Dedicated to St. Stephen of Citeaux

April 18.

St. Apollonius, A.D. 186. St. Galdin, Abp. 1176. St. Laserian, or Molaisre, Bp. of Leighlin, A.D. 638.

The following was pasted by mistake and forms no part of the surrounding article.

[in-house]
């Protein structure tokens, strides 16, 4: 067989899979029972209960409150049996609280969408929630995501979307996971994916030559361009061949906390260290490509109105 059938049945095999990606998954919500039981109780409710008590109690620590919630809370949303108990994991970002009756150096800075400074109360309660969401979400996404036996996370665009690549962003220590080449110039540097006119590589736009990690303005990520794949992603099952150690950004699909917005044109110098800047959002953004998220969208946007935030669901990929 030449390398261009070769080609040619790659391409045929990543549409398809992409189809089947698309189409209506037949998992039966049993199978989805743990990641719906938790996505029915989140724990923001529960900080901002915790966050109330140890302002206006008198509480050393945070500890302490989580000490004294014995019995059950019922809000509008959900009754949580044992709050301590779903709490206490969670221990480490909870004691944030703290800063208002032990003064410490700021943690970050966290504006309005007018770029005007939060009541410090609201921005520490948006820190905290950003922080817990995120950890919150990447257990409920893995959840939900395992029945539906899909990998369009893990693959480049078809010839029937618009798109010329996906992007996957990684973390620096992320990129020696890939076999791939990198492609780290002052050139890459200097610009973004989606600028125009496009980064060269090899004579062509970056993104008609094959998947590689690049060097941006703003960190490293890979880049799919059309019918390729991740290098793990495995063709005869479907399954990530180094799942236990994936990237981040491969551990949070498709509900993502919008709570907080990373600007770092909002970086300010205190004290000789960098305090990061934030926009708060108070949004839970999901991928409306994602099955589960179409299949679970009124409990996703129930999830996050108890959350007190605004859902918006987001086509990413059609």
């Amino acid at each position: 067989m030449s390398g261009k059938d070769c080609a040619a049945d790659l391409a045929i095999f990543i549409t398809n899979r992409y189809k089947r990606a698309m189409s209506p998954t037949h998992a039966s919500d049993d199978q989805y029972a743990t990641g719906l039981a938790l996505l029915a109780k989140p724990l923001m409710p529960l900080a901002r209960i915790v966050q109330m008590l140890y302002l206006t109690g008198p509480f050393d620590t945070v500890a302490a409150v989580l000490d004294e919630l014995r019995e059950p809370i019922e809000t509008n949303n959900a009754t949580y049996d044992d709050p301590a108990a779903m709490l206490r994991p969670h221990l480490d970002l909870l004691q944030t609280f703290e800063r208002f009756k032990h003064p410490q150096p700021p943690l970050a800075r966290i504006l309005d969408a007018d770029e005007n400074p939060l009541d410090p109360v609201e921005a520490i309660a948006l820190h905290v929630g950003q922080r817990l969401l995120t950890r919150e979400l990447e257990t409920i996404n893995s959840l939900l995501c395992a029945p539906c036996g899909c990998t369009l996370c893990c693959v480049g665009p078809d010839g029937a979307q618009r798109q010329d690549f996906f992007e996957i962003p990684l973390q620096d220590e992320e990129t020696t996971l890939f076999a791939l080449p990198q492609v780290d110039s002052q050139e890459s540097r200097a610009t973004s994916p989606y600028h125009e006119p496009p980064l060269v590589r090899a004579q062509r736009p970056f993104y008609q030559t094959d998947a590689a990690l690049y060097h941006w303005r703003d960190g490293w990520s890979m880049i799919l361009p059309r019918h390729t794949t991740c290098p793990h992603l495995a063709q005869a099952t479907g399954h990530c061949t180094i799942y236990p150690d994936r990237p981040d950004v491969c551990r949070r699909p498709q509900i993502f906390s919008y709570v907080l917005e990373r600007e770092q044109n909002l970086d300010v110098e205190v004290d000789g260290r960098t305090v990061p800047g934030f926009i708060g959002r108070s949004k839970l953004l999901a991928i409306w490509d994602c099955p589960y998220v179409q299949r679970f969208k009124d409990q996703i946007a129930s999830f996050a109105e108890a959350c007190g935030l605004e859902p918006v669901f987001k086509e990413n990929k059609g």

1689. The infamous judge Jefferies died in the tower, whither he had been committed by the lords of the council, after he had been taken in the disguise of a common sailor for the purpose of leaving England. He was born at Acton, near Wrexham, in Denbighshire, and being raised to the bench, polluted its sanctity by perversions of the law. His habits and language were vulgar and disgusting. John Evelyn says, "I went this day to a wedding of one Mrs. Castle, to whom I had some obligation; and it was to her fifth husband, a lieutenant-colonel of the city. She was the daughter of one Bruton, a broom-man, by his wife, who sold kitchen-stuff in Kent-street, whom God so blessed, that the father became very rich, and was a very honest man; and this daughter was a jolly, friendly woman. There were at the wedding the lord mayor, the sheriff, several aldermen, and persons of quality; above all sir George Jefferies, newly made lord chief justice of England, who, with Mr Justice Withings, danced with the bride, and were exceeding merry! These great men spent the rest of the afternoon, till eleven at night, in drinking healths, taking tobacco, and talking much beneath the gravity of judges that had but a day or two before condemned Mr. Algernon Sidney, who was executed the 7th of Dec. 1683, on Tower-hill, on the single witness of that monster of a man, lord Howard of Escrick, and some sheets of paper taken in Mr. Sidney's study, pretended to be written by him, but not fully proved." James II. found Jefferies a fit instrument for his arbitrary purposes. After the defeat of the duke of Monmouth in the west, he employed the most sanguinary miscreants, and Jefferies among the rest, to wreak his vengeance on the deluded people. Bishop Burnet says, that Jefferies's behaviour was brutally disgusting, beyond any thing that was ever heard of in a civilized nation; "he was perpetually either drunk or in a rage, liker a fury than the zeal of a judge." He required the prisoners to plead guilty, on pretence of showing them favour; but he afterwards showed them no mercy, hanging many immediately. He hanged in several places about six hundred persons. The king had a daily account of Jefferies' proceedings, which he took pleasure to relate in the drawing-room to foreign ministers, and at his table he called it Jefferies's campaign. Upon Jefferies' return, he created him a peer of England, by the title of earl of Flint. During these "bloody assizes," the lady Lisle, a noble woman of exemplary character, whose husband had been murdered by the Stuart party, was tried for entertaining two gentlemen of the duke of Monmouth's army; and though the jury twice brought her in not guilty, Jefferies sent them out again and again, until, upon his threatening to attaint them of treason, they pronounced her guilty. Jefferies, before he tried this lady, got the king to promise that he would not pardon her, and the only favour she obtained was the change of her sentence from burning to beheading. Mrs. Gaunt, a widow, near Wapping, who was a Baptist, and spent her time in acts of charity, was tried on a charge of having hid one Burton, who, hearing that the king had said that he would sooner pardon rebels than those who harboured them, accused his benefactress of having saved his life. She was burned at the stake. The excellent William Penn, the Quaker, saw her die, and related the manner of her death to Burnet. She laid the straw about her for her burning speedily, and behaved herself so heroically, that all melted into tears. Six men were hanged at Tyburn, on the like charge, without trial. At length, the bloody and barbarous executions were so numerous, that they spread horror throughout the nation. England was an acaldema: the country, for sixty miles together, from Bristol to Exeter, had a new and terrible sort of sign-posts or gibbets, bearing the heads and limbs of its butchered inhabitants. Every soul was sunk in anguish and terror, sighing by day and by night for deliverance, but shut out of all hope, till the arrival of the prince of Orange, on whom the two houses of parliament bestowed the crown. Jefferies had attained under James II. to the high office of lord chancellor.